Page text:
Link –– via Jeremy Bartley
For a company that depends so much on a single type of revenue, Google has stretched itself awfully thin. In the last two years, the company has released a dizzying array of products: Gmail, the Google Toolbar, Google Maps, Google Earth, Google Blog search, and an instant messaging/Internet phone service called Google Talk. There’s also the Google Print Library Project (a plan to scan and make searchable the contents of entire libraries), a video search engine that’s in beta testing, and a recent bid to provide free Wi-Fi to all of San Francisco. Things are so frantic at corporate headquarters, a Google PR rep recently told me, that he didn’t have time to answer questions; he did ask if I knew of anyone who wanted a PR job. As Search Engine Watch editor Danny Sullivan puts it, the fact that Google is getting into everything means that they run the risk of not doing some things well. If Google had invested more in blog search over the last few years, for example, it could have controlled the industry rather than playing catchup.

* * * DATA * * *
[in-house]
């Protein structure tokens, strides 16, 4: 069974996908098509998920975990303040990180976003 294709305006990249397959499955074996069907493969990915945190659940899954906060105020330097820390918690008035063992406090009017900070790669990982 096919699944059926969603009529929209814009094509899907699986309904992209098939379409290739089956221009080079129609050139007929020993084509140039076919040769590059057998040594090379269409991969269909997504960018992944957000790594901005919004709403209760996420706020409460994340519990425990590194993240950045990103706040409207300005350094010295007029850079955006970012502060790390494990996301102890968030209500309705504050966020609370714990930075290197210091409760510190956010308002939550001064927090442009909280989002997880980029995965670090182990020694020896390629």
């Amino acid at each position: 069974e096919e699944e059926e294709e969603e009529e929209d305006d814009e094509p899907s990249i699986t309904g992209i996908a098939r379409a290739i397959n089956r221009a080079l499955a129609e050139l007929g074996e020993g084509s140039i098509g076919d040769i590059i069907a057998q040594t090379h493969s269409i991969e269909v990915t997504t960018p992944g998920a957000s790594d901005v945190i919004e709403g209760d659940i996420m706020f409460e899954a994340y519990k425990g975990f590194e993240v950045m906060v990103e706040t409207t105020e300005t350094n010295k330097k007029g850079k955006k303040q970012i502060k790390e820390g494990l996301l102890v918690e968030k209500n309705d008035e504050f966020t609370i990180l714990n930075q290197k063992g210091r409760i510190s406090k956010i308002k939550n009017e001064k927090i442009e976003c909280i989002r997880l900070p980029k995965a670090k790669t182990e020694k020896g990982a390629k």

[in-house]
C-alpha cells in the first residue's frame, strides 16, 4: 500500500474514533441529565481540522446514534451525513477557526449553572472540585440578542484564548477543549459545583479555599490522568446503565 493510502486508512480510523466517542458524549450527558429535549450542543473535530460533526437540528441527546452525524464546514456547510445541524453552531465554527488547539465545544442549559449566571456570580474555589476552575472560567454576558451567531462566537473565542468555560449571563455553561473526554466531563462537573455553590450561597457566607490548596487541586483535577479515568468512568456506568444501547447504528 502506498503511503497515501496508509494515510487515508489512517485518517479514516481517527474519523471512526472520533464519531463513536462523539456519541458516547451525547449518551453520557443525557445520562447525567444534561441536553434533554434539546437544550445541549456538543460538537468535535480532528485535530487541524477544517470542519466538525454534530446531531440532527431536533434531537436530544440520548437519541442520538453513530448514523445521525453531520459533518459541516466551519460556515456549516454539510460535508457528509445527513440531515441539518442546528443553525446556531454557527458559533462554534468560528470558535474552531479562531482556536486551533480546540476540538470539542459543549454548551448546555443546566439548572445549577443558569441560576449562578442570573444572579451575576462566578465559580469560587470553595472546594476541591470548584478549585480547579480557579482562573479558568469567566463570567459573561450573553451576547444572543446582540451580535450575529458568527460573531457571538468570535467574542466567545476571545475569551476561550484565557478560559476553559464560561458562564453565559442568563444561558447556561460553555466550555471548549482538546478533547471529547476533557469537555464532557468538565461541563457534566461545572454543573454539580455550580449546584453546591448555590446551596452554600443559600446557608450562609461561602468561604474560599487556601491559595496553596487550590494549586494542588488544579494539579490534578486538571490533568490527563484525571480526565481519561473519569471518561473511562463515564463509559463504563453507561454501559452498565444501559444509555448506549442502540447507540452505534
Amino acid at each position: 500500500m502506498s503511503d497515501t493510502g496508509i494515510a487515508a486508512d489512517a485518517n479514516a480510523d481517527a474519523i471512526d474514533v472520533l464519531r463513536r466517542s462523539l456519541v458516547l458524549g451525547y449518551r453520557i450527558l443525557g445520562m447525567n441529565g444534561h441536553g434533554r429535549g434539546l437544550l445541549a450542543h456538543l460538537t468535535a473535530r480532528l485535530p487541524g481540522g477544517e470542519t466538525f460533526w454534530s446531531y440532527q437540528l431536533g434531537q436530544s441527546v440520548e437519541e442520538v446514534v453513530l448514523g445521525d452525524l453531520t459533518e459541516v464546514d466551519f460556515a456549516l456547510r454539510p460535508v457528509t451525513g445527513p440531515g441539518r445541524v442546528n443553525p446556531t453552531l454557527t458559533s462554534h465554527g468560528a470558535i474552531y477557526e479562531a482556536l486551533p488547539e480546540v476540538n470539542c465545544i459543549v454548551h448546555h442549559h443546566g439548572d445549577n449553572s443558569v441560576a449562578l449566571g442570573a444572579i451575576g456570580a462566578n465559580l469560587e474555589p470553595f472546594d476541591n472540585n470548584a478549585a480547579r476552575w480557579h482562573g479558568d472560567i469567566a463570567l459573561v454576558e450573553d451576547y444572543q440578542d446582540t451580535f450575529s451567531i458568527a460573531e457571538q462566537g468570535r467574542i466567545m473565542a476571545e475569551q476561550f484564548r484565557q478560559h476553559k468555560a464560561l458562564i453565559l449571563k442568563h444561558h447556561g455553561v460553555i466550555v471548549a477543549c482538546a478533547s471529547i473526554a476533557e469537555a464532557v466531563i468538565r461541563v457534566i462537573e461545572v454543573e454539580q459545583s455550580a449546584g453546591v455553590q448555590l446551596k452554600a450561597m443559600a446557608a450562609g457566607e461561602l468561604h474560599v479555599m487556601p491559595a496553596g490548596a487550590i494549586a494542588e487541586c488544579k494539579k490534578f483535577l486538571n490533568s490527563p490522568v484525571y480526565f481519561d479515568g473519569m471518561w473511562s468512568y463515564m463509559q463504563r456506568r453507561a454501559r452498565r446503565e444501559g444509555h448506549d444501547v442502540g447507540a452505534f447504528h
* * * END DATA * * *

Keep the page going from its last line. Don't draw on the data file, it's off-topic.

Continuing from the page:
I think we are beginning to see signs that Google is starting to sag under its own weight. If anyone has given Google’s new RSS Reader a spin can tell that it should have never seen the light of day. In the rush to be all things to everyone, they are starting miss the little things that people notice. I have been a big supporter of using Google Earth as an GIS viewer, but given the data shift issues, I’m starting to rethink that position. Of course some of this is backlash against Google, much like we’ve seen aimed at Microsoft and Apple, but if one is to rely on these products one needs to hold Google accountable. The words “beta” and “free” don’t absolve them from mistakes and poor product decisions.